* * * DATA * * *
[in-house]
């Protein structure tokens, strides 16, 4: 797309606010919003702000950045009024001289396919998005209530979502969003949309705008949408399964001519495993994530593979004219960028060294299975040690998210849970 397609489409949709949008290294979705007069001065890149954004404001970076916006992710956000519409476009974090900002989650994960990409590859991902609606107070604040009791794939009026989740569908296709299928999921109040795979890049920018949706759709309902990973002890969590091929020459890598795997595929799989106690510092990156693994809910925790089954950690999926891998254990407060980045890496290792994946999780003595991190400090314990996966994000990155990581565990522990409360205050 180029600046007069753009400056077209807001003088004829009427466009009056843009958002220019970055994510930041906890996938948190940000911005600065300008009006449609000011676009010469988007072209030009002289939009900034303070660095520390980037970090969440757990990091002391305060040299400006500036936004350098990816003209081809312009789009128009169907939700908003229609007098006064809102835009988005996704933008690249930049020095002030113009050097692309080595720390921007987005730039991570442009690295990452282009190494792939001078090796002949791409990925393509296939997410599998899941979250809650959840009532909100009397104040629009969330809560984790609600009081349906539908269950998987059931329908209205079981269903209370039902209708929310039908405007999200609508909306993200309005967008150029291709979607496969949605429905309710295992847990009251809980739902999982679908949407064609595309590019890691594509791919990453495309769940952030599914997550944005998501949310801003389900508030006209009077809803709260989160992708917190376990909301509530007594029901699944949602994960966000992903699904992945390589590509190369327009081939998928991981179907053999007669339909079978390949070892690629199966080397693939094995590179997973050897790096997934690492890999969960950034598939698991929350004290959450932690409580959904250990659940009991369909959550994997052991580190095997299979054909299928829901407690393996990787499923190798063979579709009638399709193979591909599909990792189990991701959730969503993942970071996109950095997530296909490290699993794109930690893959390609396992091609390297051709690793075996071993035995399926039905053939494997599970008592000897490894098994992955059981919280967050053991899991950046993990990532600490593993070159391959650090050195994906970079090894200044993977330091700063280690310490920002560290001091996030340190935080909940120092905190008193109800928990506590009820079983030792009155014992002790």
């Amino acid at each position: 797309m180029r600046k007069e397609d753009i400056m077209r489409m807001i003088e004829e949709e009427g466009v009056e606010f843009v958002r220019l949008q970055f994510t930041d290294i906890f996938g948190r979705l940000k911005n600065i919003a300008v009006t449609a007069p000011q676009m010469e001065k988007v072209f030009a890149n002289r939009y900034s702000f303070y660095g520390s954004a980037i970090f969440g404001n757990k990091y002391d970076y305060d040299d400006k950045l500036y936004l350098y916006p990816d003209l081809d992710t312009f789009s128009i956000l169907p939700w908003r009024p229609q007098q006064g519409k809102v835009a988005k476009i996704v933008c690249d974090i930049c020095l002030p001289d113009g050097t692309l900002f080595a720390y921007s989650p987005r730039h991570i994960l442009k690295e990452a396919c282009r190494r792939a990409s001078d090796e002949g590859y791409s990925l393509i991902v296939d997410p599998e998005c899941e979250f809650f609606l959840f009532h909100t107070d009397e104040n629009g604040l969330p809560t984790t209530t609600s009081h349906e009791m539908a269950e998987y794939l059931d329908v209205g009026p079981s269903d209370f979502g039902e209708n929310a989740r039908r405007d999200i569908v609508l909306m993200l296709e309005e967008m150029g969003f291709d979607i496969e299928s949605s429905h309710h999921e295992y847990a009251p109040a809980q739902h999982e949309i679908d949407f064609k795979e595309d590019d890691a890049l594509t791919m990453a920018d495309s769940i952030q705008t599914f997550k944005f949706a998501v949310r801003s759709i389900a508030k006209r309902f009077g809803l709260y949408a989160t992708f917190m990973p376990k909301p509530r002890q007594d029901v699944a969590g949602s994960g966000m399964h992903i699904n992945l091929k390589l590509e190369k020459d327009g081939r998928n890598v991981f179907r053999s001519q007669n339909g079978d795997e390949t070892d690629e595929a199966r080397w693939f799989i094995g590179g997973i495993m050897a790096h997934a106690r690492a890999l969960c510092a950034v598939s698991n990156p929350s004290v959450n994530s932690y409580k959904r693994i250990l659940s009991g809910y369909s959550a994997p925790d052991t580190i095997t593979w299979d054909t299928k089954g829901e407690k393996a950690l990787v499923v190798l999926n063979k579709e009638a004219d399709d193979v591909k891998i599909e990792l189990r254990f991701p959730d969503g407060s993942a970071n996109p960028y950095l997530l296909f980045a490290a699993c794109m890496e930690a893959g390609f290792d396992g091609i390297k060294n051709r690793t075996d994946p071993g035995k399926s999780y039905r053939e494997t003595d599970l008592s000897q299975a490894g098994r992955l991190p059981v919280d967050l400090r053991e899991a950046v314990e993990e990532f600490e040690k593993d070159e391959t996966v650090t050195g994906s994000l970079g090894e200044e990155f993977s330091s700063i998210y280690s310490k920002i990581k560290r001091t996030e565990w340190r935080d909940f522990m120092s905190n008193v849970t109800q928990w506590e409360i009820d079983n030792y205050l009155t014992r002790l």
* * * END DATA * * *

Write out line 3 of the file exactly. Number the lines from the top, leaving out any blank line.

């Amino acid at each position: 797309m180029r600046k007069e397609d753009i400056m077209r489409m807001i003088e004829e949709e009427g466009v009056e606010f843009v958002r220019l949008q970055f994510t930041d290294i906890f996938g948190r979705l940000k911005n600065i919003a300008v009006t449609a007069p000011q676009m010469e001065k988007v072209f030009a890149n002289r939009y900034s702000f303070y660095g520390s954004a980037i970090f969440g404001n757990k990091y002391d970076y305060d040299d400006k950045l500036y936004l350098y916006p990816d003209l081809d992710t312009f789009s128009i956000l169907p939700w908003r009024p229609q007098q006064g519409k809102v835009a988005k476009i996704v933008c690249d974090i930049c020095l002030p001289d113009g050097t692309l900002f080595a720390y921007s989650p987005r730039h991570i994960l442009k690295e990452a396919c282009r190494r792939a990409s001078d090796e002949g590859y791409s990925l393509i991902v296939d997410p599998e998005c899941e979250f809650f609606l959840f009532h909100t107070d009397e104040n629009g604040l969330p809560t984790t209530t609600s009081h349906e009791m539908a269950e998987y794939l059931d329908v209205g009026p079981s269903d209370f979502g039902e209708n929310a989740r039908r405007d999200i569908v609508l909306m993200l296709e309005e967008m150029g969003f291709d979607i496969e299928s949605s429905h309710h999921e295992y847990a009251p109040a809980q739902h999982e949309i679908d949407f064609k795979e595309d590019d890691a890049l594509t791919m990453a920018d495309s769940i952030q705008t599914f997550k944005f949706a998501v949310r801003s759709i389900a508030k006209r309902f009077g809803l709260y949408a989160t992708f917190m990973p376990k909301p509530r002890q007594d029901v699944a969590g949602s994960g966000m399964h992903i699904n992945l091929k390589l590509e190369k020459d327009g081939r998928n890598v991981f179907r053999s001519q007669n339909g079978d795997e390949t070892d690629e595929a199966r080397w693939f799989i094995g590179g997973i495993m050897a790096h997934a106690r690492a890999l969960c510092a950034v598939s698991n990156p929350s004290v959450n994530s932690y409580k959904r693994i250990l659940s009991g809910y369909s959550a994997p925790d052991t580190i095997t593979w299979d054909t299928k089954g829901e407690k393996a950690l990787v499923v190798l999926n063979k579709e009638a004219d399709d193979v591909k891998i599909e990792l189990r254990f991701p959730d969503g407060s993942a970071n996109p960028y950095l997530l296909f980045a490290a699993c794109m890496e930690a893959g390609f290792d396992g091609i390297k060294n051709r690793t075996d994946p071993g035995k399926s999780y039905r053939e494997t003595d599970l008592s000897q299975a490894g098994r992955l991190p059981v919280d967050l400090r053991e899991a950046v314990e993990e990532f600490e040690k593993d070159e391959t996966v650090t050195g994906s994000l970079g090894e200044e990155f993977s330091s700063i998210y280690s310490k920002i990581k560290r001091t996030e565990w340190r935080d909940f522990m120092s905190n008193v849970t109800q928990w506590e409360i009820d079983n030792y205050l009155t014992r002790l």